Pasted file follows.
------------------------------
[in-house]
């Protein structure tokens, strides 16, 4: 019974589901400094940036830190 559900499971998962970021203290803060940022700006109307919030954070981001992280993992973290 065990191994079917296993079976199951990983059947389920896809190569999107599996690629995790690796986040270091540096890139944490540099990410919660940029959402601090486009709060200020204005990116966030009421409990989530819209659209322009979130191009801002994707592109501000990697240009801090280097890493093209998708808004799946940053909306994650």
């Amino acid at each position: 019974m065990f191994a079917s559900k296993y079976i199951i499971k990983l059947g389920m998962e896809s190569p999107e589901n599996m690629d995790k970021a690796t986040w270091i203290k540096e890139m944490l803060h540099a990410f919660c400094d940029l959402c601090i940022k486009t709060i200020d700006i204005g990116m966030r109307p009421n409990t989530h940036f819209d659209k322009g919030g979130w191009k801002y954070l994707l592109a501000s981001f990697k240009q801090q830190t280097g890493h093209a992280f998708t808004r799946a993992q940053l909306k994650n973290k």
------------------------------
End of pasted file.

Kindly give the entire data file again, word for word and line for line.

[in-house]
């Protein structure tokens, strides 16, 4: 019974589901400094940036830190 559900499971998962970021203290803060940022700006109307919030954070981001992280993992973290 065990191994079917296993079976199951990983059947389920896809190569999107599996690629995790690796986040270091540096890139944490540099990410919660940029959402601090486009709060200020204005990116966030009421409990989530819209659209322009979130191009801002994707592109501000990697240009801090280097890493093209998708808004799946940053909306994650």
């Amino acid at each position: 019974m065990f191994a079917s559900k296993y079976i199951i499971k990983l059947g389920m998962e896809s190569p999107e589901n599996m690629d995790k970021a690796t986040w270091i203290k540096e890139m944490l803060h540099a990410f919660c400094d940029l959402c601090i940022k486009t709060i200020d700006i204005g990116m966030r109307p009421n409990t989530h940036f819209d659209k322009g919030g979130w191009k801002y954070l994707l592109a501000s981001f990697k240009q801090q830190t280097g890493h093209a992280f998708t808004r799946a993992q940053l909306k994650n973290k």